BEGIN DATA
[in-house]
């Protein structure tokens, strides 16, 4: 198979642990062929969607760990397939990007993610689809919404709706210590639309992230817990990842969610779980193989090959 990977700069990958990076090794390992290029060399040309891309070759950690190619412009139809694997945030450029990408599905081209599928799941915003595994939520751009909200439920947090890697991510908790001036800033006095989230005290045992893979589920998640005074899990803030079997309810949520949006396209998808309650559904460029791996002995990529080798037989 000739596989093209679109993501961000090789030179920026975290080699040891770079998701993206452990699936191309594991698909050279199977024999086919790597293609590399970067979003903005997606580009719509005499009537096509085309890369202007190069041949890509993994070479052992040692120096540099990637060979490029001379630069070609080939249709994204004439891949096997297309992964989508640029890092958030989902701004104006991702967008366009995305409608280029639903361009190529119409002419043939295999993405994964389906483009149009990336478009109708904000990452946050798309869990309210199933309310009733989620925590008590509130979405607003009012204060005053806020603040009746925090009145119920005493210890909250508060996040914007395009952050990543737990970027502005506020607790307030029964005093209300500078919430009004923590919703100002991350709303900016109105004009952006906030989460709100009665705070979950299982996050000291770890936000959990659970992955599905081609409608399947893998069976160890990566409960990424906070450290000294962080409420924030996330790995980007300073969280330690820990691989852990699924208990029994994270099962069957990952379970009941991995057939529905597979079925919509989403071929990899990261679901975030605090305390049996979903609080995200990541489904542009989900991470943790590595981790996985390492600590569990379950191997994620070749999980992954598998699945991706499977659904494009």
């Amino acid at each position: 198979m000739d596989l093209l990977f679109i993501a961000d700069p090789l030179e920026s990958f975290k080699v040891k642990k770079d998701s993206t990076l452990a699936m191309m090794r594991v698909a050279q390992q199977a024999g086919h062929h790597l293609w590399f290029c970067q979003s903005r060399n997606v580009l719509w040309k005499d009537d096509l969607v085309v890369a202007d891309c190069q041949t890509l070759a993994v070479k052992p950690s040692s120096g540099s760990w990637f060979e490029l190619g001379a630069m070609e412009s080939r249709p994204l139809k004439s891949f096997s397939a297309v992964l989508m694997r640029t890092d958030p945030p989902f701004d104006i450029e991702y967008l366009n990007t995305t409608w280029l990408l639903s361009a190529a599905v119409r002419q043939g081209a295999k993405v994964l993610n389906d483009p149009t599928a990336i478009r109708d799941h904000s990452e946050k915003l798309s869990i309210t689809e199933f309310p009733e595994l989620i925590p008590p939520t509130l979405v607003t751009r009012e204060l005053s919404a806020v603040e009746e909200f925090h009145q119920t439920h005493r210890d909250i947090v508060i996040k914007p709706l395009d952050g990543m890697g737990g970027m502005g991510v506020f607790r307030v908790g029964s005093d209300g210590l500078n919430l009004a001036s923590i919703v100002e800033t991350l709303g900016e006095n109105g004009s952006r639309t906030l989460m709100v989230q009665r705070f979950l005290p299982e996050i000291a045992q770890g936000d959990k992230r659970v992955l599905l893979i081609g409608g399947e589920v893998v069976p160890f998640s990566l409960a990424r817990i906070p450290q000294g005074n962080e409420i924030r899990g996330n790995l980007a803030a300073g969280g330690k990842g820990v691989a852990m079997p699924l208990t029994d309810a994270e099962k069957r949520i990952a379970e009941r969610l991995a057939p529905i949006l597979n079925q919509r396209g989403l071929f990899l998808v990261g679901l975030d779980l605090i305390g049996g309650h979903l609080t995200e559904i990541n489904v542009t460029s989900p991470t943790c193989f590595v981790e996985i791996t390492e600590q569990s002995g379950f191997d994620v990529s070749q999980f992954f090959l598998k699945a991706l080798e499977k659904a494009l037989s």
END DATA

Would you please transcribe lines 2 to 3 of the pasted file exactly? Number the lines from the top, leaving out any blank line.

């Protein structure tokens, strides 16, 4: 198979642990062929969607760990397939990007993610689809919404709706210590639309992230817990990842969610779980193989090959 990977700069990958990076090794390992290029060399040309891309070759950690190619412009139809694997945030450029990408599905081209599928799941915003595994939520751009909200439920947090890697991510908790001036800033006095989230005290045992893979589920998640005074899990803030079997309810949520949006396209998808309650559904460029791996002995990529080798037989 000739596989093209679109993501961000090789030179920026975290080699040891770079998701993206452990699936191309594991698909050279199977024999086919790597293609590399970067979003903005997606580009719509005499009537096509085309890369202007190069041949890509993994070479052992040692120096540099990637060979490029001379630069070609080939249709994204004439891949096997297309992964989508640029890092958030989902701004104006991702967008366009995305409608280029639903361009190529119409002419043939295999993405994964389906483009149009990336478009109708904000990452946050798309869990309210199933309310009733989620925590008590509130979405607003009012204060005053806020603040009746925090009145119920005493210890909250508060996040914007395009952050990543737990970027502005506020607790307030029964005093209300500078919430009004923590919703100002991350709303900016109105004009952006906030989460709100009665705070979950299982996050000291770890936000959990659970992955599905081609409608399947893998069976160890990566409960990424906070450290000294962080409420924030996330790995980007300073969280330690820990691989852990699924208990029994994270099962069957990952379970009941991995057939529905597979079925919509989403071929990899990261679901975030605090305390049996979903609080995200990541489904542009989900991470943790590595981790996985390492600590569990379950191997994620070749999980992954598998699945991706499977659904494009």
């Amino acid at each position: 198979m000739d596989l093209l990977f679109i993501a961000d700069p090789l030179e920026s990958f975290k080699v040891k642990k770079d998701s993206t990076l452990a699936m191309m090794r594991v698909a050279q390992q199977a024999g086919h062929h790597l293609w590399f290029c970067q979003s903005r060399n997606v580009l719509w040309k005499d009537d096509l969607v085309v890369a202007d891309c190069q041949t890509l070759a993994v070479k052992p950690s040692s120096g540099s760990w990637f060979e490029l190619g001379a630069m070609e412009s080939r249709p994204l139809k004439s891949f096997s397939a297309v992964l989508m694997r640029t890092d958030p945030p989902f701004d104006i450029e991702y967008l366009n990007t995305t409608w280029l990408l639903s361009a190529a599905v119409r002419q043939g081209a295999k993405v994964l993610n389906d483009p149009t599928a990336i478009r109708d799941h904000s990452e946050k915003l798309s869990i309210t689809e199933f309310p009733e595994l989620i925590p008590p939520t509130l979405v607003t751009r009012e204060l005053s919404a806020v603040e009746e909200f925090h009145q119920t439920h005493r210890d909250i947090v508060i996040k914007p709706l395009d952050g990543m890697g737990g970027m502005g991510v506020f607790r307030v908790g029964s005093d209300g210590l500078n919430l009004a001036s923590i919703v100002e800033t991350l709303g900016e006095n109105g004009s952006r639309t906030l989460m709100v989230q009665r705070f979950l005290p299982e996050i000291a045992q770890g936000d959990k992230r659970v992955l599905l893979i081609g409608g399947e589920v893998v069976p160890f998640s990566l409960a990424r817990i906070p450290q000294g005074n962080e409420i924030r899990g996330n790995l980007a803030a300073g969280g330690k990842g820990v691989a852990m079997p699924l208990t029994d309810a994270e099962k069957r949520i990952a379970e009941r969610l991995a057939p529905i949006l597979n079925q919509r396209g989403l071929f990899l998808v990261g679901l975030d779980l605090i305390g049996g309650h979903l609080t995200e559904i990541n489904v542009t460029s989900p991470t943790c193989f590595v981790e996985i791996t390492e600590q569990s002995g379950f191997d994620v990529s070749q999980f992954f090959l598998k699945a991706l080798e499977k659904a494009l037989s």